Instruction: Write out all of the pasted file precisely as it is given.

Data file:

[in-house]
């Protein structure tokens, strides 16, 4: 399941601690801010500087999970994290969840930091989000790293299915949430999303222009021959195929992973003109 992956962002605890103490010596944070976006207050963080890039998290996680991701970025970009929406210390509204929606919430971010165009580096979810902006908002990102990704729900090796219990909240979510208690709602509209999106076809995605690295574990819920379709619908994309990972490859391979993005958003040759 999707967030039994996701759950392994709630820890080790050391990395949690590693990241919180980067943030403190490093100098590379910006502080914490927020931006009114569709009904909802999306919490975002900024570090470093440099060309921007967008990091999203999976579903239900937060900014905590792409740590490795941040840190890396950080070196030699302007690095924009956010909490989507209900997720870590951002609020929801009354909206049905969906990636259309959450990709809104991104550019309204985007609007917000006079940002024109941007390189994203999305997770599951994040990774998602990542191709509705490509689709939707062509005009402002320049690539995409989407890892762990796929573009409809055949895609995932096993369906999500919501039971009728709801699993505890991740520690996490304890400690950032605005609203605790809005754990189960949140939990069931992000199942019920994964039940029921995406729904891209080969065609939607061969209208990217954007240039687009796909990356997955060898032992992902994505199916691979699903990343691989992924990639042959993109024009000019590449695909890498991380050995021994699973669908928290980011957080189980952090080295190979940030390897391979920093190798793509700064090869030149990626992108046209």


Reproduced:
[in-house]
């Protein structure tokens, strides 16, 4: 399941601690801010500087999970994290969840930091989000790293299915949430999303222009021959195929992973003109 992956962002605890103490010596944070976006207050963080890039998290996680991701970025970009929406210390509204929606919430971010165009580096979810902006908002990102990704729900090796219990909240979510208690709602509209999106076809995605690295574990819920379709619908994309990972490859391979993005958003040759 999707967030039994996701759950392994709630820890080790050391990395949690590693990241919180980067943030403190490093100098590379910006502080914490927020931006009114569709009904909802999306919490975002900024570090470093440099060309921007967008990091999203999976579903239900937060900014905590792409740590490795941040840190890396950080070196030699302007690095924009956010909490989507209900997720870590951002609020929801009354909206049905969906990636259309959450990709809104991104550019309204985007609007917000006079940002024109941007390189994203999305997770599951994040990774998602990542191709509705490509689709939707062509005009402002320049690539995409989407890892762990796929573009409809055949895609995932096993369906999500919501039971009728709801699993505890991740520690996490304890400690950032605005609203605790809005754990189960949140939990069931992000199942019920994964039940029921995406729904891209080969065609939607061969209208990217954007240039687009796909990356997955060898032992992902994505199916691979699903990343691989992924990639042959993109024009000019590449695909890498991380050995021994699973669908928290980011957080189980952090080295190979940030390897391979920093190798793509700064090869030149990626992108046209």